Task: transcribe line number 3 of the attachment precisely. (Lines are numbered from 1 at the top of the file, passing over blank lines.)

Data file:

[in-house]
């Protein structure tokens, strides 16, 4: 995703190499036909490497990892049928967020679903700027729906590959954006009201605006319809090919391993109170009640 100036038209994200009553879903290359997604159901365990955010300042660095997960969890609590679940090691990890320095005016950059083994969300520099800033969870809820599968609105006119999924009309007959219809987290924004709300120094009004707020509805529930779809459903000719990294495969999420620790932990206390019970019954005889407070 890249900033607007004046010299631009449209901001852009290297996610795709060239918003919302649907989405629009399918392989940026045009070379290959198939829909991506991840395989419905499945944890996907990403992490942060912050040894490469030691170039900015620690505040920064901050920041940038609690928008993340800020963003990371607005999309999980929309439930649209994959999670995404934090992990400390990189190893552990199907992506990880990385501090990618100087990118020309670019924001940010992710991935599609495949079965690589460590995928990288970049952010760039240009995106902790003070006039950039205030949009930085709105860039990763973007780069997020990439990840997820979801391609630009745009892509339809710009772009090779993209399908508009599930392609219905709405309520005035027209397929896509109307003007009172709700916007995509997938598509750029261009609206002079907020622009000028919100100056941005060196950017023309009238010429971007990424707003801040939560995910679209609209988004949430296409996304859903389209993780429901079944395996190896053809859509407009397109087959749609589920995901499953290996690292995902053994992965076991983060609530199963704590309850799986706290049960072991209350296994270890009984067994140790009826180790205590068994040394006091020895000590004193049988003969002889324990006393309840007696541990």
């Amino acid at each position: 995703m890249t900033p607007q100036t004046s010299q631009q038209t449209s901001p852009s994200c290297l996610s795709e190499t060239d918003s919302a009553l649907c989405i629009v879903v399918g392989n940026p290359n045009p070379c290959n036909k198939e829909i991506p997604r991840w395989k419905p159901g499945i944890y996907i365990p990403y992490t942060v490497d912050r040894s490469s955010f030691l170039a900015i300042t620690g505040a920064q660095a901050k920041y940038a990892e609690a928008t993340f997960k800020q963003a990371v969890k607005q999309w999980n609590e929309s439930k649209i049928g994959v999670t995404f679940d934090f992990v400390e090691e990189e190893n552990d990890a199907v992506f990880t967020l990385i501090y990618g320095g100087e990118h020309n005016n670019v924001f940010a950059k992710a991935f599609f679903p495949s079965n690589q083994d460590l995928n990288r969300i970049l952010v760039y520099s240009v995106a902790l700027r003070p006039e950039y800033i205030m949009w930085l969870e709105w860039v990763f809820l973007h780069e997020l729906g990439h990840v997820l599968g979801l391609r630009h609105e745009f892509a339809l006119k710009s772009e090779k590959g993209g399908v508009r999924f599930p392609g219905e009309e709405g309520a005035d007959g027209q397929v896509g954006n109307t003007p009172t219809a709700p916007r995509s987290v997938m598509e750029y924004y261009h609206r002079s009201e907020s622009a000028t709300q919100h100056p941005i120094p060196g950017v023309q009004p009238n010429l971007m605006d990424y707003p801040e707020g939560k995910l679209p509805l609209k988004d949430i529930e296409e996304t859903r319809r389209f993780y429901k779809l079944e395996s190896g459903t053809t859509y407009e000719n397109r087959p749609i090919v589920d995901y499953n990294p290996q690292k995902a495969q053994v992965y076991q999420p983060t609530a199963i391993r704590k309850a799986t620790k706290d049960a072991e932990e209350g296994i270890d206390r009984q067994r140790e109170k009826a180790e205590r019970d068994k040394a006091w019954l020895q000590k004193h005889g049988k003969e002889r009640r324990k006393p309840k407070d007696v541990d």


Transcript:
């Amino acid at each position: 995703m890249t900033p607007q100036t004046s010299q631009q038209t449209s901001p852009s994200c290297l996610s795709e190499t060239d918003s919302a009553l649907c989405i629009v879903v399918g392989n940026p290359n045009p070379c290959n036909k198939e829909i991506p997604r991840w395989k419905p159901g499945i944890y996907i365990p990403y992490t942060v490497d912050r040894s490469s955010f030691l170039a900015i300042t620690g505040a920064q660095a901050k920041y940038a990892e609690a928008t993340f997960k800020q963003a990371v969890k607005q999309w999980n609590e929309s439930k649209i049928g994959v999670t995404f679940d934090f992990v400390e090691e990189e190893n552990d990890a199907v992506f990880t967020l990385i501090y990618g320095g100087e990118h020309n005016n670019v924001f940010a950059k992710a991935f599609f679903p495949s079965n690589q083994d460590l995928n990288r969300i970049l952010v760039y520099s240009v995106a902790l700027r003070p006039e950039y800033i205030m949009w930085l969870e709105w860039v990763f809820l973007h780069e997020l729906g990439h990840v997820l599968g979801l391609r630009h609105e745009f892509a339809l006119k710009s772009e090779k590959g993209g399908v508009r999924f599930p392609g219905e009309e709405g309520a005035d007959g027209q397929v896509g954006n109307t003007p009172t219809a709700p916007r995509s987290v997938m598509e750029y924004y261009h609206r002079s009201e907020s622009a000028t709300q919100h100056p941005i120094p060196g950017v023309q009004p009238n010429l971007m605006d990424y707003p801040e707020g939560k995910l679209p509805l609209k988004d949430i529930e296409e996304t859903r319809r389209f993780y429901k779809l079944e395996s190896g459903t053809t859509y407009e000719n397109r087959p749609i090919v589920d995901y499953n990294p290996q690292k995902a495969q053994v992965y076991q999420p983060t609530a199963i391993r704590k309850a799986t620790k706290d049960a072991e932990e209350g296994i270890d206390r009984q067994r140790e109170k009826a180790e205590r019970d068994k040394a006091w019954l020895q000590k004193h005889g049988k003969e002889r009640r324990k006393p309840k407070d007696v541990d």